10. On the sole basis of the limited purpose of the Board of Commissioners of the Alabama State Bar, which exercised powers more accurately described as judicial than legislative, a United States district court held that the constitutional principle of “one man, one vote” had no relevancy to the asserted malapportionment of the board. (Sullivan v. Alabama State Bar (M.D.Ala.1969) 295 F.Supp. 1216, 1222-1223, affd. (1969) 394 U.S. 812, 89 S.Ct. 1486, 22 L.Ed.2d 749; see also Brady v. State Bar (9th Cir.1976) 533 F.2d 502, 503 [relying on binding summary disposition in Sullivan to dismiss action challenging validity of California's legal specialization program because it was created by malapportioned board of State Bar].) We note that the precedential effect of a summary affirmance extends only to the precise issues framed and necessarily decided in the case below. (Anderson v. Celebrezze (1983) 460 U.S. 780, 784-785, 103 S.Ct. 1564, 75 L.Ed.2d 547, fn. 5 (Anderson ).) Moreover, despite the State Bar's insistence that these cases are dispositive, Sullivan was handed down prior to Salyer and Ball, which established a two-pronged, special-purpose entity test. We evaluate the present challenge under the more developed test evident in those cases.
11. This is not to say that there would be no merit in a dues structure that differentiated between those with principal offices here versus elsewhere. We are merely saying the lack of differentiation makes no constitutional difference.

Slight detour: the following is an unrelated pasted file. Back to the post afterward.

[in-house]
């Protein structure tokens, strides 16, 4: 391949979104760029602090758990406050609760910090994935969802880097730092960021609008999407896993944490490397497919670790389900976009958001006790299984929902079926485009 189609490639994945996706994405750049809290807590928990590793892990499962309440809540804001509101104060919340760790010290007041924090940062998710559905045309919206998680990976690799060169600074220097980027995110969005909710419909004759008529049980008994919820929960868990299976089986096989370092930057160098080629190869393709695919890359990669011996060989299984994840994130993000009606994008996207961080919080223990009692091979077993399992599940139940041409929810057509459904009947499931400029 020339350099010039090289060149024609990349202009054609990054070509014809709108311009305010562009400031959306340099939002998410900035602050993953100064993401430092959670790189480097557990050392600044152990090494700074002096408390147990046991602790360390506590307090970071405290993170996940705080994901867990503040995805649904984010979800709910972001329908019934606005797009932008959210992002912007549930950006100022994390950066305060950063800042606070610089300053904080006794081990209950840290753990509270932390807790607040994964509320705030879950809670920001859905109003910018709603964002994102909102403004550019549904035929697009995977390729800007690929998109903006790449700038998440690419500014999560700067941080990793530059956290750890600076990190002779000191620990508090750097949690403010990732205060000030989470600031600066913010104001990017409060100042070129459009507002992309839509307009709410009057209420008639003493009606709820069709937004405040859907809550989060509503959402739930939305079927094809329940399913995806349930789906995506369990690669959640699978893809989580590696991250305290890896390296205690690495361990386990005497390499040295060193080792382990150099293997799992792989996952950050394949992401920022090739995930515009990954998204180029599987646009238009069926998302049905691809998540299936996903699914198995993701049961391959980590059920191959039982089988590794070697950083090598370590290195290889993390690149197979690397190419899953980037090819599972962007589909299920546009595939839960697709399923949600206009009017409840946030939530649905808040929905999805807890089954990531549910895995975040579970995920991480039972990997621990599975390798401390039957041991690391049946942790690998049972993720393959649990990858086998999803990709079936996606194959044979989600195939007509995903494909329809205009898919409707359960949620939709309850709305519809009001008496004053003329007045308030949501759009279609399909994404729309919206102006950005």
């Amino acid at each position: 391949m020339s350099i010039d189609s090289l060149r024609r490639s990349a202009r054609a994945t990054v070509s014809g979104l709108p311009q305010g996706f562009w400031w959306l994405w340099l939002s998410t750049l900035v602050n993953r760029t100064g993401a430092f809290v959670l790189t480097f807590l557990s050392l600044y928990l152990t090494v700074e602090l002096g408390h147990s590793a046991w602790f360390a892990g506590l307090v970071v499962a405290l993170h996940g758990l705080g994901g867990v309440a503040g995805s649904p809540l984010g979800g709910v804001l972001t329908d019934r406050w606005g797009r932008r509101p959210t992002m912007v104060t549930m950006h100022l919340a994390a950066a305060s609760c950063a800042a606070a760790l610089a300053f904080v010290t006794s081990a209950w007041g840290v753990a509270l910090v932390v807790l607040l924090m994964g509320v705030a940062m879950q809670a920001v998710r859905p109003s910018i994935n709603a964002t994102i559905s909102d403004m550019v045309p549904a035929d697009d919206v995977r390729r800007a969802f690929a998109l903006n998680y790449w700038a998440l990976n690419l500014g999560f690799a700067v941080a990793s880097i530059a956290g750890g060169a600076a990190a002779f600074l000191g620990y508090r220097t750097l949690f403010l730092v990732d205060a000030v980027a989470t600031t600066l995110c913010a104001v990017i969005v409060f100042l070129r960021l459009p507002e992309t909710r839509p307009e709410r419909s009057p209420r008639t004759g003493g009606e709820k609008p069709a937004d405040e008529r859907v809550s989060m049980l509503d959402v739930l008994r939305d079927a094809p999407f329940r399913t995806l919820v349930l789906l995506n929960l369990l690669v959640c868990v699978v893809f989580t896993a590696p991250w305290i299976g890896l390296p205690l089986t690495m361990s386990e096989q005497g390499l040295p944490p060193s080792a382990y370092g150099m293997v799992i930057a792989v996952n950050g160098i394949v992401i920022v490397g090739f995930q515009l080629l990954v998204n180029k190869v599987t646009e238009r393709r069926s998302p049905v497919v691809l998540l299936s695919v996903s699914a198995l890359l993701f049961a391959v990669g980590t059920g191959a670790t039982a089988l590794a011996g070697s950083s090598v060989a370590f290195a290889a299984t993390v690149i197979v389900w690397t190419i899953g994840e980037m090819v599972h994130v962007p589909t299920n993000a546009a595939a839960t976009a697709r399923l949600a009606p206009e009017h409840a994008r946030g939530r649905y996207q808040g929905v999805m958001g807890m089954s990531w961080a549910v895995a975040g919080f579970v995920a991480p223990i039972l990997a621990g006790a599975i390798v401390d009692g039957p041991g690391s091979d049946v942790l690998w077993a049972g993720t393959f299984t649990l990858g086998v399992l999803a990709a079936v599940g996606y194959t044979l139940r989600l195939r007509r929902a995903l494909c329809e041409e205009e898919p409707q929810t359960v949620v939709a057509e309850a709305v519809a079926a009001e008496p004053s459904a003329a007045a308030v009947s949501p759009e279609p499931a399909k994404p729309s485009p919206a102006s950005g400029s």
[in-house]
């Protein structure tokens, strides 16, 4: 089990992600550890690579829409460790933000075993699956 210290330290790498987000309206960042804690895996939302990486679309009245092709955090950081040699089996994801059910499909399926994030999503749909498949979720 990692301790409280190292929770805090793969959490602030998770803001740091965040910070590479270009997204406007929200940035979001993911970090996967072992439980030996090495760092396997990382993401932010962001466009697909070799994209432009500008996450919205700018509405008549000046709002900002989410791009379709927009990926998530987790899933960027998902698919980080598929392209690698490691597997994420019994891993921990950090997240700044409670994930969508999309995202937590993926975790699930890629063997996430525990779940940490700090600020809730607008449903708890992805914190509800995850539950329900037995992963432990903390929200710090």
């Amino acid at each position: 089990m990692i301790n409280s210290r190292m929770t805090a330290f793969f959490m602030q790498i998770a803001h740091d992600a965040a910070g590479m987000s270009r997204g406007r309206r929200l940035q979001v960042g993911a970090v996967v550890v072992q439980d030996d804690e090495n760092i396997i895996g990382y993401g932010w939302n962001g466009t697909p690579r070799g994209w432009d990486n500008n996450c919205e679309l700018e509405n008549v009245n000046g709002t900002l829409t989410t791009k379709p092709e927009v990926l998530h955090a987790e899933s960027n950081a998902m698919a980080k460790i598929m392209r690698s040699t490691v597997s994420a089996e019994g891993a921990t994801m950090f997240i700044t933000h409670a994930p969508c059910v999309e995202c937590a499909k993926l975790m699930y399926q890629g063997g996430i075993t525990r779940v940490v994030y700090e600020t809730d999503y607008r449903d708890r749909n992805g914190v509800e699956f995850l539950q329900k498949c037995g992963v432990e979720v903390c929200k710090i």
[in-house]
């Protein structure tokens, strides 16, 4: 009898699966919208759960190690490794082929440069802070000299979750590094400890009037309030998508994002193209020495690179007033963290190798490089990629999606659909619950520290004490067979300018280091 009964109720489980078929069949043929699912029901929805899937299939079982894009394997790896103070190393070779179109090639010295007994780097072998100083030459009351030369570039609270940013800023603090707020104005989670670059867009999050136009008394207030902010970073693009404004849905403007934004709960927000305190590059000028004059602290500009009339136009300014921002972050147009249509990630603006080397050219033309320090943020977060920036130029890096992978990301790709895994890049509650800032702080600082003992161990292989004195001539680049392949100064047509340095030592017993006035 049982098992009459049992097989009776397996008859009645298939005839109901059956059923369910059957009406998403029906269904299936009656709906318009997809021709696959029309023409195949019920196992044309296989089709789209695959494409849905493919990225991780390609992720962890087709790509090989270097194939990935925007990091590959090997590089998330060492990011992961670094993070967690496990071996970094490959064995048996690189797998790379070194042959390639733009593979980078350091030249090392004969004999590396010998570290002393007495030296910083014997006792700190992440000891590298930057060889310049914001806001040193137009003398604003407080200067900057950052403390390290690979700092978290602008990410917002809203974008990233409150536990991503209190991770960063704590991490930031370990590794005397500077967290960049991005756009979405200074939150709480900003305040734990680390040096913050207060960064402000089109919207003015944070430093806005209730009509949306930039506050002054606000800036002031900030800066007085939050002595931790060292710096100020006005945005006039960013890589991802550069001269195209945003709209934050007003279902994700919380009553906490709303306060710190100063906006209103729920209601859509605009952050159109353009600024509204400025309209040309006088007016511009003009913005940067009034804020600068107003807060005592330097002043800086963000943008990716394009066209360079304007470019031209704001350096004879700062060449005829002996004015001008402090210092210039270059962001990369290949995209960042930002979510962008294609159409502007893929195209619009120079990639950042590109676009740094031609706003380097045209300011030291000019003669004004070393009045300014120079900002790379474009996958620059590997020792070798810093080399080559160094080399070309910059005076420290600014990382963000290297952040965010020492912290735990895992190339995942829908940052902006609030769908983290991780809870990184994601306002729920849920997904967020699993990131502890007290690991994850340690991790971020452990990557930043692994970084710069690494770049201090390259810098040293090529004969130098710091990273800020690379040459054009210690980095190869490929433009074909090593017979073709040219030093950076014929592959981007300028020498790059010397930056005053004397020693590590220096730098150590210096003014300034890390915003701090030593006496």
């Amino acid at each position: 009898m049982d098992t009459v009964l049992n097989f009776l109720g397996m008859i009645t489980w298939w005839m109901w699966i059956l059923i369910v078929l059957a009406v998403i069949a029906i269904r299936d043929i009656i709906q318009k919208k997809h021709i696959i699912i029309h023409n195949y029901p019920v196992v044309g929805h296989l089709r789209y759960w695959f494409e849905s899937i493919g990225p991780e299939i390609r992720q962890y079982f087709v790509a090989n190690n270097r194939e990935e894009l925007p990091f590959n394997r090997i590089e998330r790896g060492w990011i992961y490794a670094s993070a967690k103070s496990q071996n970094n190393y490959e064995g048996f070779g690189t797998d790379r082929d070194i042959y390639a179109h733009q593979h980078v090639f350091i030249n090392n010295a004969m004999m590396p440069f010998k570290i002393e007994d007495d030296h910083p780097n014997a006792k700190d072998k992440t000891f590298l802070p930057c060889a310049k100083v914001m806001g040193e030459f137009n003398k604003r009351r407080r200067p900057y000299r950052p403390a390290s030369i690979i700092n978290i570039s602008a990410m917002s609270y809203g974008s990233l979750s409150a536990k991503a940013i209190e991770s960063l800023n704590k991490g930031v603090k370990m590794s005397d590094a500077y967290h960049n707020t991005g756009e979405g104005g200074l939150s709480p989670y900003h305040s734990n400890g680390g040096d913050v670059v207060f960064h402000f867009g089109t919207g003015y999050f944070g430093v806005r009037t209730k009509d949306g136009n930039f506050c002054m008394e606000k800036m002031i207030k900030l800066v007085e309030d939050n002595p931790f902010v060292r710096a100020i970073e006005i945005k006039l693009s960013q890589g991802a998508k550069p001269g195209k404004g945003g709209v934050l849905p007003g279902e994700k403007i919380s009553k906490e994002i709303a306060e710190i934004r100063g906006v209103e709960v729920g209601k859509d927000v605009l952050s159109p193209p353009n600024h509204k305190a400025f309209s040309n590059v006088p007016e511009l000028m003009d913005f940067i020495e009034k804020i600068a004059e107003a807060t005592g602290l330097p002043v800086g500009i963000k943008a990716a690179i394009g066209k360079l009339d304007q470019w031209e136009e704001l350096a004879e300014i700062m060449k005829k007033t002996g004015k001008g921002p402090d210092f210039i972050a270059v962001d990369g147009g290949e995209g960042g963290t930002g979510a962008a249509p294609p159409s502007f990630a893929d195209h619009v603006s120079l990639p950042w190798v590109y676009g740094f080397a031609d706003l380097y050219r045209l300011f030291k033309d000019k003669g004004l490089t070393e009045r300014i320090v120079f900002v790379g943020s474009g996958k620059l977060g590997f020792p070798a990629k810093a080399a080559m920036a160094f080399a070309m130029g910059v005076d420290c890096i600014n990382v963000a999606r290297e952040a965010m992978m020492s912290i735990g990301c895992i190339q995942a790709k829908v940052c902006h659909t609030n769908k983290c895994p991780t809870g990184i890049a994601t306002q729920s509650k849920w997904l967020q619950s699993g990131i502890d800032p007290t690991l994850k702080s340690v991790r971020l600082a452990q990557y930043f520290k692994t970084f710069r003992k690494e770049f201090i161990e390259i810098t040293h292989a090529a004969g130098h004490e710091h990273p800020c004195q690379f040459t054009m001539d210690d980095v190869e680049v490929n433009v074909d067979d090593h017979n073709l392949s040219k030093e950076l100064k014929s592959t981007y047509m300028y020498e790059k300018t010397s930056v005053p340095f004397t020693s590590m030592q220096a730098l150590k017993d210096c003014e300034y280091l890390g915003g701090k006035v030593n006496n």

12. We note from the January 2001 tentative draft minutes of the Board that the State Bar has a multijurisdictional practice committee and that the bar and the California Supreme Court are studying the issue as it relates to California.
13. Hoffman insists he made this argument below, pointing to a conclusory footnote in his reply memorandum in which he stated that the constitutional test employed in ballot access cases could not be met. This statement does not double as legal argument-it does not spell out the interests at stake, nor does it undergo the balancing required by the test.
14. In Anderson the court struck down Ohio's early filing deadline for independent candidates for president, emphasizing that the regulation particularly burdened the ability of the state's “independent-minded voters”-whose political preferences resided outside the existing political parties-to associate in the electoral arena. (Anderson, supra, 460 U.S. at pp. 794-795, 103 S.Ct. 1564.)
15. “Fusion,” also dubbed “cross-filing” or “multiple-party nomination,” refers to “ ‘the nomination by more than one political party of the same candidate for the same office in the same general election.’ ” (Timmons, supra, 520 U.S. at pp. 353-354, fn. 1, 117 S.Ct. 1364.)
16. Burdick, supra, 504 U.S. at page 438, 112 S.Ct. 2059; Edelstein, supra, 29 Cal.4th at page 177, 126 Cal.Rptr.2d 727, 56 P.3d 1029.
We concur: KAY, P.J., and RIVERA, J.